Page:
22/11/2017 - 11:51

What are you waiting for?

22/11/2017 - 11:51


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Waiting for the ‘right time’ to take action is just another excuse for not taking the risk to go after what you really want.

Most of us have plenty more to achieve before we shuffle off into retirement.

I have a few more creaks this year than last, although I guess at 71 some small aches are to be expected. But I didn’t expect them. Nor am I willing to accept them.

There are things I can do to help myself ‘not creak’, and I am doing them – walking more, eating less, cutting sugar, taking an aspirin a day and a few more vitamins, and other actions personal to me and my age and health that will help me improve and prevent.

I keep myself well oiled, so I can speed up rather than slow down.

Here’s what I have found to be true: The more I age, the less I am willing to ‘just accept’, and I am certainly not willing to ‘settle’.

Everyone is on his or her own journey. How’s yours going?

Not the wealth journey, or the hunt for buried treasure. I’m talking about a way bigger journey, your ‘learning journey’; how’s that going?

I have been an adult student for more than 40 years. Like you, when I was young, I knew everything. Then I travelled to Europe for a year, and I suddenly realised I knew next to nothing. From then I resolved to learn something new every day. That was more than 40 years ago, and I’m still on that journey. I hope you are, too.

The older I get, the more I want to learn and the more I want to accomplish.

Some people want to relax, or watch TV every night, or want to retire, or are looking forward to retiring. Not me.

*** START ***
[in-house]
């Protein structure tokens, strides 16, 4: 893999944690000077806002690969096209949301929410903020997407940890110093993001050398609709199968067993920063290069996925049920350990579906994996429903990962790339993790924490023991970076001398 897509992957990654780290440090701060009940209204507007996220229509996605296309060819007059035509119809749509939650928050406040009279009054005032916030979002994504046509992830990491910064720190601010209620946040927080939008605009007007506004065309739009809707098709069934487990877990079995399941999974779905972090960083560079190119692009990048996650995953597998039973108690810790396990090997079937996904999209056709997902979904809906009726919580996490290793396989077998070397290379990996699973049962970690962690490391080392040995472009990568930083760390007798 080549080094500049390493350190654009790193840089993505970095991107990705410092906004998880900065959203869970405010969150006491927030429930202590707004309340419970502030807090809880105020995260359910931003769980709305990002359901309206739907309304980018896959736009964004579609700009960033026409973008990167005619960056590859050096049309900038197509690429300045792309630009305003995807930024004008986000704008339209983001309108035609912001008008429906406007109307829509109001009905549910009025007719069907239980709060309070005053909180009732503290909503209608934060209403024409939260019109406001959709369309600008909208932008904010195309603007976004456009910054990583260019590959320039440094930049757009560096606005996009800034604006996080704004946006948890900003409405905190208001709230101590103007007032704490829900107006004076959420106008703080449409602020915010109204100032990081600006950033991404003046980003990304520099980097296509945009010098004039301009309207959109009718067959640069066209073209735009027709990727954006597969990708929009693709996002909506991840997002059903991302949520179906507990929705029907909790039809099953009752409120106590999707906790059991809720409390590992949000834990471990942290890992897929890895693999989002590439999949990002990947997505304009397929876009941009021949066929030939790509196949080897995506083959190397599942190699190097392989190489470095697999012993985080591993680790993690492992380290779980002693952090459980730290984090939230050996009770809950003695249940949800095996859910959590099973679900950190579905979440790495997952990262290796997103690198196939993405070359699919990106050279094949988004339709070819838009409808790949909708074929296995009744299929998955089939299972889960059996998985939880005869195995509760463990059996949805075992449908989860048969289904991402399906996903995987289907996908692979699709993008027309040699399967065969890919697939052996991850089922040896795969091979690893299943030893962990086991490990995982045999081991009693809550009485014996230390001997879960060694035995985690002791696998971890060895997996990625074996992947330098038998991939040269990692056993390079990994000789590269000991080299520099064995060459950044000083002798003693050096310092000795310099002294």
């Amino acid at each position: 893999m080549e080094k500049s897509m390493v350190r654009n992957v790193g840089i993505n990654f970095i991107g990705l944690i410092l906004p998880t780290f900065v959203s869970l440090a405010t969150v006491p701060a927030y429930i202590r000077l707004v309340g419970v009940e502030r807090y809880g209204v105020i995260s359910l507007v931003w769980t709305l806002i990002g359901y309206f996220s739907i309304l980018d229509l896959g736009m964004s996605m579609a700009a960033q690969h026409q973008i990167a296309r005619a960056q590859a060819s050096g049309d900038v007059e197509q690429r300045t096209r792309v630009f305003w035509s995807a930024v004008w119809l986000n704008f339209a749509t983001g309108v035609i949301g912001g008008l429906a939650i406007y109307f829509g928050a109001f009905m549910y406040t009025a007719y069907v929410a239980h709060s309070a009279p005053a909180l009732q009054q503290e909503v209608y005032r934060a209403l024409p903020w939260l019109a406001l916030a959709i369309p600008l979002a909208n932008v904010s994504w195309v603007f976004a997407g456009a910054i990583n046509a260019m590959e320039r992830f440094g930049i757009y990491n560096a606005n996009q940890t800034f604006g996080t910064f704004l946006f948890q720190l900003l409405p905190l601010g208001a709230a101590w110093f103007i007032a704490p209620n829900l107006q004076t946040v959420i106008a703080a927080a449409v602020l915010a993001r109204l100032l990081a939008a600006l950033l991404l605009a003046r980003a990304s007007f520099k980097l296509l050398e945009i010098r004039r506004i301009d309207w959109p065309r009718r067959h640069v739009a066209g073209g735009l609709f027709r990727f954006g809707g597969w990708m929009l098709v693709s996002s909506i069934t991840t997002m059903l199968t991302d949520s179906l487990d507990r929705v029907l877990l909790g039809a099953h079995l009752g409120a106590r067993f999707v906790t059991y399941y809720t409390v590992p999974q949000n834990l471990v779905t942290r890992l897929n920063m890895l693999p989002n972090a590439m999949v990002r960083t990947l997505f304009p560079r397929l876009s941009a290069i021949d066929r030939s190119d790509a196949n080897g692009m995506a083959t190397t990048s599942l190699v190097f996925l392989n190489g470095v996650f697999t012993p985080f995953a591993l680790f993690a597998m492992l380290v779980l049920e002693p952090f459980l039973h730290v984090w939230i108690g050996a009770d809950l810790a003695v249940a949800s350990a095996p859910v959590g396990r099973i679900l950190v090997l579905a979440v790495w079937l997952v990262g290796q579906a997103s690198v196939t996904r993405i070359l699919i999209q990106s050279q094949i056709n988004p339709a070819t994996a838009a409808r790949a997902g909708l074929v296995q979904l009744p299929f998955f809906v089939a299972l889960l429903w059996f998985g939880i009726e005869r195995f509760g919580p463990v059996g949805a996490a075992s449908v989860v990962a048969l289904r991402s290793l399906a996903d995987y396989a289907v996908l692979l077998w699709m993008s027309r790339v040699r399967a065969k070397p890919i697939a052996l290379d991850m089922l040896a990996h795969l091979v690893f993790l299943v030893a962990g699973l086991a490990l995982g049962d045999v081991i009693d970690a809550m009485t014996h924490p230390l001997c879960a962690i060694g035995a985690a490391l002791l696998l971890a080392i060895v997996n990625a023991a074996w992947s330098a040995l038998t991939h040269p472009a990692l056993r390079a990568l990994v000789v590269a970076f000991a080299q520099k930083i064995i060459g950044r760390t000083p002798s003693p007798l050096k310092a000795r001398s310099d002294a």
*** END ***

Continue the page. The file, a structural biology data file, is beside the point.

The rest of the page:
I get mail from senior citizen organisations. I throw it away. I don’t want to accept that just because I have reached a certain age I can save money on things.

I am on a mission. I have a few more lofty goals that are backed up with intentions.

• Write 10 more books.

• Deliver 1,000 more speeches.

And there are a few other major personal goals to achieve and places I plan to see before I pack it in.

What are you doing right now to identify and achieve your lofty goals? Or are you waiting to retire so you can get or do what you really want?

I have found that most people who want to retire don’t love what they do at present. Not me.

When you love what you do, you can’t get enough of it. I hate sleeping; it’s the biggest waste of my time. I wake up early and I go to sleep late. People say they need balance; not me, I don’t need balance. I love what I do.

And contrary to popular belief, you don’t need balance; you need money. Which would you rather have, balance or money?

Back to my age of non-acceptance.

Big question

What are you accepting right now that you might be able to change if you took a few more risks, or were willing to put in a bit more (or a lot more) effort?

Bigger question

What are the three of four things in your life that you wish were different than they are now? And what are you waiting for? Don’t you hate waiting? Traffic. Late flights. Long lines. On hold. Slow service. You do everything you can to avoid a 10-minute or 60-minute wait, yet you’re willing to wait years to achieve your life’s desire.

Not me. I’m not waiting for anything or anyone. I don’t accept waiting, either in a doctor’s office or in life.

Big answer

Here’s the cool part. By taking daily action toward what you really want, at some (indefinable) point, you create your own momentum, your own path to achievement, maybe even your own path to fulfilment.

Biggest questions

What are you ‘just accepting’? What are you willing to do to make things happen in your life?

Biggest answers

If you’re constantly talking about what was, you’re robbing yourself of what will be. Complaining about life and the ‘good old days’?

Take note, ice creams are no longer 20 cents. If you’re sick of waiting, if you’re sick of just accepting your present lot in life, maybe it’s time to take action.

Gotta go. Time to floss my teeth. If only I could brush my hair.

 Jeffrey Gitomer is an American author, professional speaker and business trainer, who writes and lectures internationally on sales, customer loyalty and personal development. 


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